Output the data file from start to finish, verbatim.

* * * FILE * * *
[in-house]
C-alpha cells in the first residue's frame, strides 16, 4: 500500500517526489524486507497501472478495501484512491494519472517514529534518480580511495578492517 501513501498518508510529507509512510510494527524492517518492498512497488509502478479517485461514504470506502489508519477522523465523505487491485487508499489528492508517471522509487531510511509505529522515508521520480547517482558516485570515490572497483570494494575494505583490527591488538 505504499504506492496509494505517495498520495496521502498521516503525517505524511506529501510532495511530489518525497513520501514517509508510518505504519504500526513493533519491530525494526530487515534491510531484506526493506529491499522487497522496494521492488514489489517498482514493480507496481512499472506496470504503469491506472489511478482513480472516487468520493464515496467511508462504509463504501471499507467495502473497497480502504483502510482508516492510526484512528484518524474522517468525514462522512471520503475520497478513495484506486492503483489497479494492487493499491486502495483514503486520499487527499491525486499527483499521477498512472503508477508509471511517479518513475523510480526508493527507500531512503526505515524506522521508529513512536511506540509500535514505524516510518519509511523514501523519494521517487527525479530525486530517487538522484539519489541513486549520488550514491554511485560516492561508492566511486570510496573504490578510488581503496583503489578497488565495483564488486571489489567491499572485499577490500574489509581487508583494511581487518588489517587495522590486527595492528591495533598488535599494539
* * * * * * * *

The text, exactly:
[in-house]
C-alpha cells in the first residue's frame, strides 16, 4: 500500500517526489524486507497501472478495501484512491494519472517514529534518480580511495578492517 501513501498518508510529507509512510510494527524492517518492498512497488509502478479517485461514504470506502489508519477522523465523505487491485487508499489528492508517471522509487531510511509505529522515508521520480547517482558516485570515490572497483570494494575494505583490527591488538 505504499504506492496509494505517495498520495496521502498521516503525517505524511506529501510532495511530489518525497513520501514517509508510518505504519504500526513493533519491530525494526530487515534491510531484506526493506529491499522487497522496494521492488514489489517498482514493480507496481512499472506496470504503469491506472489511478482513480472516487468520493464515496467511508462504509463504501471499507467495502473497497480502504483502510482508516492510526484512528484518524474522517468525514462522512471520503475520497478513495484506486492503483489497479494492487493499491486502495483514503486520499487527499491525486499527483499521477498512472503508477508509471511517479518513475523510480526508493527507500531512503526505515524506522521508529513512536511506540509500535514505524516510518519509511523514501523519494521517487527525479530525486530517487538522484539519489541513486549520488550514491554511485560516492561508492566511486570510496573504490578510488581503496583503489578497488565495483564488486571489489567491499572485499577490500574489509581487508583494511581487518588489517587495522590486527595492528591495533598488535599494539